IR35–the Government's framework to tackle tax avoidance by those in 'disguised employment'–has not worked properly throughout its 20-year history.
As a result of the Covid-19 pandemic the Government decided to defer by a year its plans to extend the off-payroll rules to the private sector. It should now use this extra time to completely rethink this legislation.
The Government has not sufficiently analysed the unintended behavioural consequences of the proposed reforms. Contractors are already being laid off, despite the reforms' delay. Many witnesses told the Committee that the rules have made them "zero-rights employees” with none of the rights of being an employee, or the tax advantages of being self-employed.
The Committee therefore calls on the Government to keep its promise on implementing the recommendations of the Taylor Review: that the taxation of labour should be made more consistent across different forms of employment, and that there should be a fair balance between tax, rights and risk.
During the passage of the Finance Bill the Government intends to legislate to carry out external research on the impact of the reforms six months after they come into effect. The Committee consider this is too soon to give a full and accurate picture and calls on the Government to carry out this research 18 months after the rules have been in operation.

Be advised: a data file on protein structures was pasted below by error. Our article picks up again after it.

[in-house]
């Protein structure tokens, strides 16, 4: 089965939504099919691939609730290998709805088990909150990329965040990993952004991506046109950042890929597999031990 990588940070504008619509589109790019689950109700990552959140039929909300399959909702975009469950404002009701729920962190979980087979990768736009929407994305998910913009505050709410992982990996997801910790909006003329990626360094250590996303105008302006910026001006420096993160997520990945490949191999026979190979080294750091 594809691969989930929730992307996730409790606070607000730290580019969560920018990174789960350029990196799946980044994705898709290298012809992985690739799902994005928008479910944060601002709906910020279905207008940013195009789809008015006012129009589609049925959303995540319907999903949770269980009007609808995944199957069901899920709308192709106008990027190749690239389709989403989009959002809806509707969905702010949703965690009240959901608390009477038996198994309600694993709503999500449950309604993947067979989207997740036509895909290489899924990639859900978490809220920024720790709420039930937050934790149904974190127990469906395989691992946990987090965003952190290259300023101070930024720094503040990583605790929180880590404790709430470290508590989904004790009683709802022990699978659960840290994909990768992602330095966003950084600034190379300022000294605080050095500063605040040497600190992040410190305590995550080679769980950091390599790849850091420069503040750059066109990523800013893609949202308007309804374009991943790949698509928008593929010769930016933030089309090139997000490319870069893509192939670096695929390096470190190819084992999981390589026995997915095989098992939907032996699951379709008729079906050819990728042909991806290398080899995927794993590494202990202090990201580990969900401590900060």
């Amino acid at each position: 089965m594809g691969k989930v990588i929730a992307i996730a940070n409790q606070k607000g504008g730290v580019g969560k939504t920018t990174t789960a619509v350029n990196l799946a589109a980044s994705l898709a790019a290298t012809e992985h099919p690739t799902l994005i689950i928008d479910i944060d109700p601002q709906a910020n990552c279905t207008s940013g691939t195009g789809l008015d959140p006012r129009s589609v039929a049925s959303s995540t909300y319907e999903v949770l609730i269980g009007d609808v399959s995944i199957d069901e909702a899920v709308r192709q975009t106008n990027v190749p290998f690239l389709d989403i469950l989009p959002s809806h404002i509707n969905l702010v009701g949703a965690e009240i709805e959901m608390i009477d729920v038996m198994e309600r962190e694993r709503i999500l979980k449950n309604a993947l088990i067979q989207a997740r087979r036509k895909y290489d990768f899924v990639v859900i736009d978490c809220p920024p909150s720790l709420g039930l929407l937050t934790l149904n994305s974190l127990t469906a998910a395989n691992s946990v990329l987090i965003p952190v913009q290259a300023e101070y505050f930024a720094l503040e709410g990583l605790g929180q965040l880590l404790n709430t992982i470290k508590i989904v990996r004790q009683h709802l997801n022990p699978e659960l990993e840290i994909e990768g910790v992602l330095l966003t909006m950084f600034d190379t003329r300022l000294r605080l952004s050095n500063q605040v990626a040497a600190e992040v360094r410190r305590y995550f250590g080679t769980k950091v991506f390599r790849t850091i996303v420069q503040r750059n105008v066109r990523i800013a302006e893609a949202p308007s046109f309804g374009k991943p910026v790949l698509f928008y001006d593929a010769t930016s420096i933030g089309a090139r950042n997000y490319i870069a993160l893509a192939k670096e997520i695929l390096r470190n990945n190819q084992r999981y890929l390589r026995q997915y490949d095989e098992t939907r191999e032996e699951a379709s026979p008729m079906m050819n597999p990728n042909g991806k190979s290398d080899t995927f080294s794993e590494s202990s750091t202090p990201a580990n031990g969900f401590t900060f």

Lord Forsyth of Drumlean, Chair of the House of Lords Economic Affairs Finance Bill Sub-Committee, said:
"The Committee welcomed the Government's decision to defer these off-payroll working rules in the wake of the Covid-19 pandemic.
"However, our inquiry found these rules to be riddled with problems, unfairnesses, and unintended consequences. The potential impact of the rules on the wider labour market, particularly the gig economy, has been overlooked by the Government. It must devote time to analysing all of this. A wholesale reform of IR35 is required.
"The rules were deferred for a year because of the current crisis, but how prepared will businesses recovering from the crisis be to take on this extra burden on next year? The Government needs to think this through very carefully. We call on the Government to announce in six months' time whether it will go ahead with reintroducing these proposals.
"Contractors already concerned by these uncertain times now have the added worries of paying more employment taxes and having their fees cut by clients making additional National Insurance Contributions. Also concerning is the number of companies getting rid of contractors in anticipation of the implementation of these new rules."